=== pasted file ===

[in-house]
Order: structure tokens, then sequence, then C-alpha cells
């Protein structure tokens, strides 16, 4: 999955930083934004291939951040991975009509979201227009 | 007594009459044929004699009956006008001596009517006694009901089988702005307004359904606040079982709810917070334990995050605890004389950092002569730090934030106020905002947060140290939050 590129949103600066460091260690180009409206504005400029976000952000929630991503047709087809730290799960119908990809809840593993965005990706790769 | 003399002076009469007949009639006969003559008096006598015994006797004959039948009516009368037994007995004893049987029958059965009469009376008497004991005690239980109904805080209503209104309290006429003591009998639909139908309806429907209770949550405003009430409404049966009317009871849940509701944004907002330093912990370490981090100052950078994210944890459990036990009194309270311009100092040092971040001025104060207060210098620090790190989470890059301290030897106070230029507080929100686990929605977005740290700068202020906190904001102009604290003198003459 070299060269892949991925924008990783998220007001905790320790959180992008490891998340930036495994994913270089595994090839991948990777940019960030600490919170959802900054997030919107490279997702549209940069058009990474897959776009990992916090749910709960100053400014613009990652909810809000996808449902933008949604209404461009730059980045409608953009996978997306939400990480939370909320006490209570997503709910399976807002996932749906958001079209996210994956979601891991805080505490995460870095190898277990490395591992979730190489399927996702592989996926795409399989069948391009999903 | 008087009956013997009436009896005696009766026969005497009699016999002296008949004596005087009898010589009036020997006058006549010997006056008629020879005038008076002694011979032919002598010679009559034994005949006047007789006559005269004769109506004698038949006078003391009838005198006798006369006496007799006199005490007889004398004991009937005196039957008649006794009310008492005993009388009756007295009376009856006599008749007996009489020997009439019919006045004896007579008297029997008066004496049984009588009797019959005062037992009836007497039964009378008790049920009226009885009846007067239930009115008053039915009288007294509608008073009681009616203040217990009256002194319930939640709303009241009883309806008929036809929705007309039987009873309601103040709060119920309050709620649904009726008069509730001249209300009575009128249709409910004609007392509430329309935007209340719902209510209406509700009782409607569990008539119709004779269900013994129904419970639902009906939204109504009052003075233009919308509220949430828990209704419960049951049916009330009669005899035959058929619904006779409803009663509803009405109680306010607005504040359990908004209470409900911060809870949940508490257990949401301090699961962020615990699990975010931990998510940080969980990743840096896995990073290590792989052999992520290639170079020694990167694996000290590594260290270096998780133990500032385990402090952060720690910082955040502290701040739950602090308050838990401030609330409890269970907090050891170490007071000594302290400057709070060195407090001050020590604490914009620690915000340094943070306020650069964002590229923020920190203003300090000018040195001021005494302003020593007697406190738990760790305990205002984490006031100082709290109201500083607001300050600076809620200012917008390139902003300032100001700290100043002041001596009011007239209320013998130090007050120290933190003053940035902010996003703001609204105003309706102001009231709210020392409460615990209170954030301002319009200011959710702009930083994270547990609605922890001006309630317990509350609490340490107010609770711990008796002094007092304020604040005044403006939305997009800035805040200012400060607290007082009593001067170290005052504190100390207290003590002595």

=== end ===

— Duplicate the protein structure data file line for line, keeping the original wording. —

[in-house]
Order: structure tokens, then sequence, then C-alpha cells
């Protein structure tokens, strides 16, 4: 999955930083934004291939951040991975009509979201227009 | 007594009459044929004699009956006008001596009517006694009901089988702005307004359904606040079982709810917070334990995050605890004389950092002569730090934030106020905002947060140290939050 590129949103600066460091260690180009409206504005400029976000952000929630991503047709087809730290799960119908990809809840593993965005990706790769 | 003399002076009469007949009639006969003559008096006598015994006797004959039948009516009368037994007995004893049987029958059965009469009376008497004991005690239980109904805080209503209104309290006429003591009998639909139908309806429907209770949550405003009430409404049966009317009871849940509701944004907002330093912990370490981090100052950078994210944890459990036990009194309270311009100092040092971040001025104060207060210098620090790190989470890059301290030897106070230029507080929100686990929605977005740290700068202020906190904001102009604290003198003459 070299060269892949991925924008990783998220007001905790320790959180992008490891998340930036495994994913270089595994090839991948990777940019960030600490919170959802900054997030919107490279997702549209940069058009990474897959776009990992916090749910709960100053400014613009990652909810809000996808449902933008949604209404461009730059980045409608953009996978997306939400990480939370909320006490209570997503709910399976807002996932749906958001079209996210994956979601891991805080505490995460870095190898277990490395591992979730190489399927996702592989996926795409399989069948391009999903 | 008087009956013997009436009896005696009766026969005497009699016999002296008949004596005087009898010589009036020997006058006549010997006056008629020879005038008076002694011979032919002598010679009559034994005949006047007789006559005269004769109506004698038949006078003391009838005198006798006369006496007799006199005490007889004398004991009937005196039957008649006794009310008492005993009388009756007295009376009856006599008749007996009489020997009439019919006045004896007579008297029997008066004496049984009588009797019959005062037992009836007497039964009378008790049920009226009885009846007067239930009115008053039915009288007294509608008073009681009616203040217990009256002194319930939640709303009241009883309806008929036809929705007309039987009873309601103040709060119920309050709620649904009726008069509730001249209300009575009128249709409910004609007392509430329309935007209340719902209510209406509700009782409607569990008539119709004779269900013994129904419970639902009906939204109504009052003075233009919308509220949430828990209704419960049951049916009330009669005899035959058929619904006779409803009663509803009405109680306010607005504040359990908004209470409900911060809870949940508490257990949401301090699961962020615990699990975010931990998510940080969980990743840096896995990073290590792989052999992520290639170079020694990167694996000290590594260290270096998780133990500032385990402090952060720690910082955040502290701040739950602090308050838990401030609330409890269970907090050891170490007071000594302290400057709070060195407090001050020590604490914009620690915000340094943070306020650069964002590229923020920190203003300090000018040195001021005494302003020593007697406190738990760790305990205002984490006031100082709290109201500083607001300050600076809620200012917008390139902003300032100001700290100043002041001596009011007239209320013998130090007050120290933190003053940035902010996003703001609204105003309706102001009231709210020392409460615990209170954030301002319009200011959710702009930083994270547990609605922890001006309630317990509350609490340490107010609770711990008796002094007092304020604040005044403006939305997009800035805040200012400060607290007082009593001067170290005052504190100390207290003590002595």